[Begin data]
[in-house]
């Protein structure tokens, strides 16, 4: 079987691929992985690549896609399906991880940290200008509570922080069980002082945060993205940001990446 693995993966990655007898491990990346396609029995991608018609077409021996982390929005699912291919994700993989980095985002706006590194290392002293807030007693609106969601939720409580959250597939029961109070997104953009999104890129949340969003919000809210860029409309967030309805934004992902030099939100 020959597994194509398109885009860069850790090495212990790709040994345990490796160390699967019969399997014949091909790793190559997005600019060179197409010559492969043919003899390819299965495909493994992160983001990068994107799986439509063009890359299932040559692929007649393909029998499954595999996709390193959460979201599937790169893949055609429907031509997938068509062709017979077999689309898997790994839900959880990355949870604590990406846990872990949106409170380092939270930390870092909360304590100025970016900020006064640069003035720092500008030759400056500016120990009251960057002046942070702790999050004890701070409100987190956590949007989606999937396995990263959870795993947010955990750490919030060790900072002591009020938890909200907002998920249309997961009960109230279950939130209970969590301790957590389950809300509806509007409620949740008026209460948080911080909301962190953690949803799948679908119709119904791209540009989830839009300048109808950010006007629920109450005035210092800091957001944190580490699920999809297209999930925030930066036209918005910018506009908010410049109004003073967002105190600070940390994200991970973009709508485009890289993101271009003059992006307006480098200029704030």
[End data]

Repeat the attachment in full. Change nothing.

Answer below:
[in-house]
């Protein structure tokens, strides 16, 4: 079987691929992985690549896609399906991880940290200008509570922080069980002082945060993205940001990446 693995993966990655007898491990990346396609029995991608018609077409021996982390929005699912291919994700993989980095985002706006590194290392002293807030007693609106969601939720409580959250597939029961109070997104953009999104890129949340969003919000809210860029409309967030309805934004992902030099939100 020959597994194509398109885009860069850790090495212990790709040994345990490796160390699967019969399997014949091909790793190559997005600019060179197409010559492969043919003899390819299965495909493994992160983001990068994107799986439509063009890359299932040559692929007649393909029998499954595999996709390193959460979201599937790169893949055609429907031509997938068509062709017979077999689309898997790994839900959880990355949870604590990406846990872990949106409170380092939270930390870092909360304590100025970016900020006064640069003035720092500008030759400056500016120990009251960057002046942070702790999050004890701070409100987190956590949007989606999937396995990263959870795993947010955990750490919030060790900072002591009020938890909200907002998920249309997961009960109230279950939130209970969590301790957590389950809300509806509007409620949740008026209460948080911080909301962190953690949803799948679908119709119904791209540009989830839009300048109808950010006007629920109450005035210092800091957001944190580490699920999809297209999930925030930066036209918005910018506009908010410049109004003073967002105190600070940390994200991970973009709508485009890289993101271009003059992006307006480098200029704030």